The modulus has already been explained, nevertheless, let's recapitulate.

To find the remainder of `k`

modulo `2^n-1`

, write

```
k = a + 2^n*b, 0 <= a < 2^n
```

Then

```
k = a + ((2^n-1) + 1) * b
= (a + b) + (2^n-1)*b
≡ (a + b) (mod 2^n-1)
```

If `a + b >= 2^n`

, repeat until the remainder is less than `2^n`

, and if that leads you to `a + b = 2^n-1`

, replace that with 0. Each "shift right by `n`

and add to the last `n`

bits" moves the first set bit right by `n`

or `n-1`

places (unless `k < 2^(2*n-1)`

, when the first set bit after the shift-and-add may be the `2^n`

bit). So if the width of the type is large compared to `n`

, this will need many shifts - consider a 128-bit type and `n = 3`

, for large `k`

you will need over 40 shifts. To reduce the number of shifts required, you can exploit the fact that

```
2^(m*n) - 1 = (2^n - 1) * (2^((m-1)*n) + 2^((m-2)*n) + ... + 2^(2*n) + 2^n + 1),
```

of which we will only use that `2^n - 1`

divides `2^(m*n) - 1`

for all `m > 0`

. Then you shift by multiples of `n`

that are roughly half the maximal bit-length the value can have at that step. For the above example of a 128-bit type and the remainder modulo 7 (`2^3 - 1`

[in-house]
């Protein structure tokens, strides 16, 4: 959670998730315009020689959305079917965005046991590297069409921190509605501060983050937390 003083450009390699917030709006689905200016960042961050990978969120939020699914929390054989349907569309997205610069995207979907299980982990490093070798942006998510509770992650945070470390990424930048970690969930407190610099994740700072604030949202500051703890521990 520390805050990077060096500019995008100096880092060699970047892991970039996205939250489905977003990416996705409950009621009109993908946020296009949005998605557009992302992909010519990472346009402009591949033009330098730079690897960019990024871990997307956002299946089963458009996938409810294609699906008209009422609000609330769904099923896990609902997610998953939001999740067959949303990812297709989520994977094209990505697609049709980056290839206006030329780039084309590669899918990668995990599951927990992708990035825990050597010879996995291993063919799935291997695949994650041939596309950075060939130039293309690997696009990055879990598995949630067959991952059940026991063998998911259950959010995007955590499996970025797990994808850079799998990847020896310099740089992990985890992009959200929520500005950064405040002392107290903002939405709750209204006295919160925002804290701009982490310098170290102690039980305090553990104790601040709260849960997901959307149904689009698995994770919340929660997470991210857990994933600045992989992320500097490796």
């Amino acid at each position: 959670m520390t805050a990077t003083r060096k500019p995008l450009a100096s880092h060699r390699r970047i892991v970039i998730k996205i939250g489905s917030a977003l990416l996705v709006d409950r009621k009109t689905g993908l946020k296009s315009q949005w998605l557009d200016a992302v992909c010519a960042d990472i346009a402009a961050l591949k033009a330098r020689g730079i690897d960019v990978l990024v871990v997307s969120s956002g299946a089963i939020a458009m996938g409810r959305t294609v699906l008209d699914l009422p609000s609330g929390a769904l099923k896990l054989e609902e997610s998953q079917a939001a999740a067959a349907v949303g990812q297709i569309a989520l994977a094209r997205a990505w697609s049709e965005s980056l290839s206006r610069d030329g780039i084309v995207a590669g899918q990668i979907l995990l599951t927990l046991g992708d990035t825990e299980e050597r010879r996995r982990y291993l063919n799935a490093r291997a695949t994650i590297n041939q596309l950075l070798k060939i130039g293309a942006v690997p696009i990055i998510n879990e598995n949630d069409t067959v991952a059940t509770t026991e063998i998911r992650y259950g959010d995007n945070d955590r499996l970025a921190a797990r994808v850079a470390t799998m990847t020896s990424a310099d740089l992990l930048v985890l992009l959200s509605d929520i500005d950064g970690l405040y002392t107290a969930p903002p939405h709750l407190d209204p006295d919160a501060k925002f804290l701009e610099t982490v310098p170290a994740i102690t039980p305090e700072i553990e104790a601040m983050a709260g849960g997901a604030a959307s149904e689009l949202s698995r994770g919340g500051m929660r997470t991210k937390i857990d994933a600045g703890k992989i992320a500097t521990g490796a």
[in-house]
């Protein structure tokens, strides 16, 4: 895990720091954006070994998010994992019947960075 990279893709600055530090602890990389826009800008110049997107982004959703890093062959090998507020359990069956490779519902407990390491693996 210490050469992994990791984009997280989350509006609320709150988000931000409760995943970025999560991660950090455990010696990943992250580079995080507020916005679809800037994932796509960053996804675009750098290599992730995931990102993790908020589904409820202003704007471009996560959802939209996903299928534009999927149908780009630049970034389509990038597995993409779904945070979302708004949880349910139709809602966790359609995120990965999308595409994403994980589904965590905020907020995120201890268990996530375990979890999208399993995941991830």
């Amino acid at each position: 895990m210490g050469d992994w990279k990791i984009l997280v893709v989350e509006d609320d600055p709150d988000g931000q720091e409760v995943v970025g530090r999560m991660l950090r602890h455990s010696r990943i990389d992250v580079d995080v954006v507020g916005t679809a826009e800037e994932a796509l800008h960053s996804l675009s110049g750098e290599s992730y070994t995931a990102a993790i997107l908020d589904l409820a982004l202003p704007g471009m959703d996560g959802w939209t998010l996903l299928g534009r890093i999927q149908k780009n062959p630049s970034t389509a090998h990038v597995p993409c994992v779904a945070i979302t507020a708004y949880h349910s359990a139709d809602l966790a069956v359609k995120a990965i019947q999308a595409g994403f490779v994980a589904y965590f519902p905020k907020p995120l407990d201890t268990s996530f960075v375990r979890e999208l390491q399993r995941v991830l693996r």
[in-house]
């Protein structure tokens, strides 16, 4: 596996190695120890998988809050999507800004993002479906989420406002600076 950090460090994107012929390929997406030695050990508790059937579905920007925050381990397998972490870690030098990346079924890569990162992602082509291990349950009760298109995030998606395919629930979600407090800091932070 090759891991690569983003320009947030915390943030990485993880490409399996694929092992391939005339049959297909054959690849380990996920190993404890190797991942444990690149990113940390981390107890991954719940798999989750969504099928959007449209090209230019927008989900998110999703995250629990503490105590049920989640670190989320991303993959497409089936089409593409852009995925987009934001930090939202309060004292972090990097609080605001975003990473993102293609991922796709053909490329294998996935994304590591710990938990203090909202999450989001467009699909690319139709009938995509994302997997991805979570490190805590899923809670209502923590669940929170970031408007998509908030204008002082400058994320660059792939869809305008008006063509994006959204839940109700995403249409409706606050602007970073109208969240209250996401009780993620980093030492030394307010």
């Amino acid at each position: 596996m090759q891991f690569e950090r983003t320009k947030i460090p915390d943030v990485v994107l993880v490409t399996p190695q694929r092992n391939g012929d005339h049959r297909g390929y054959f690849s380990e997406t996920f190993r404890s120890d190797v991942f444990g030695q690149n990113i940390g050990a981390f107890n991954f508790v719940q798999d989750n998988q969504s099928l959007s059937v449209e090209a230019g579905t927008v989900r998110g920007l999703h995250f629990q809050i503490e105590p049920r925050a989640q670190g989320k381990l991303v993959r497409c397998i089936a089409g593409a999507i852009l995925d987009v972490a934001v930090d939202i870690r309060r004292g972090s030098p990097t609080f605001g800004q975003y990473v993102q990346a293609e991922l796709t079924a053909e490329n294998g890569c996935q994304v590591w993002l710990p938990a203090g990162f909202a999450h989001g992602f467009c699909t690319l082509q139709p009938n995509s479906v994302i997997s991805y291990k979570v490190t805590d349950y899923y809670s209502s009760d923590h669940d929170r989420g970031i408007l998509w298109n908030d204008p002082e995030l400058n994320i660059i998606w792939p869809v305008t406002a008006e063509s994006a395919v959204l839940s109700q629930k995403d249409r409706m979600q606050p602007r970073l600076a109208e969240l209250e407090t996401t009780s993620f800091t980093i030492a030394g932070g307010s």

), the closest multiples of 3 to 128/2 are 63 and 66, first shift by 63 bits

```
r_1 = (k & (2^63 - 1)) + (k >> 63) // r_1 < 2^63 + 2^(128-63) < 2^66
```

to get a number with at most 66 bits, then shift by 66/2 = 33 bits

```
r_2 = (r_1 & (2^33 - 1)) + (r_1 >> 33) // r_2 < 2^33 + 2^(66-33) = 2^34
```

to reach at most 34 bits. Next shift by 18 bits, then 9, 6, 3

```
r_3 = (r_2 & (2^18 - 1)) + (r_2 >> 18) // r_3 < 2^18 + 2^(34-18) < 2^19
r_4 = (r_3 & (2^9 - 1)) + (r_3 >> 9) // r_4 < 2^9 + 2^(19-9) < 2^11
r_5 = (r_4 & (2^6 - 1)) + (r_4 >> 6) // r_5 < 2^6 + 2^(11-6) < 2^7
r_6 = (r_5 & (2^3 - 1)) + (r_5 >> 3) // r_6 < 2^3 + 2^(7-3) < 2^5
r_7 = (r_6 & (2^3 - 1)) + (r_6 >> 3) // r_7 < 2^3 + 2^(5-3) < 2^4
```

Now a single subtraction if `r_7 >= 2^3 - 1`

suffices. To calculate `k % (2^n -1)`

in a b-bit type, O(log_{2} (b/n)) shifts are needed.

The quotient is obtained similarly, again we write

```
k = a + 2^n*b, 0 <= a < 2^n
= a + ((2^n-1) + 1)*b
= (2^n-1)*b + (a+b),
```

so `k/(2^n-1) = b + (a+b)/(2^n-1)`

, and we continue while `a+b > 2^n-1`

. Here we unfortunately cannot reduce the work by shifting and masking about half the width, so the method is only efficient when `n`

is not much smaller than the width of the type.

Code for the fast cases where `n`

is not too small:

```
unsigned long long modulus_2n1(unsigned n, unsigned long long k) {
unsigned long long mask = (1ULL << n) - 1ULL;
while(k > mask) {
k = (k & mask) + (k >> n);
}
return k == mask ? 0 : k;
}
unsigned long long quotient_2n1(unsigned n, unsigned long long k) {
unsigned long long mask = (1ULL << n) - 1ULL, quotient = 0;
while(k > mask) {
quotient += k >> n;
k = (k & mask) + (k >> n);
}
return k == mask ? quotient + 1 : quotient;
}
```

For the special case where `n`

is half the width of the type, the loop runs at most twice, so if branches are expensive, it may be better to unroll the loop and unconditionally execute the loop body twice.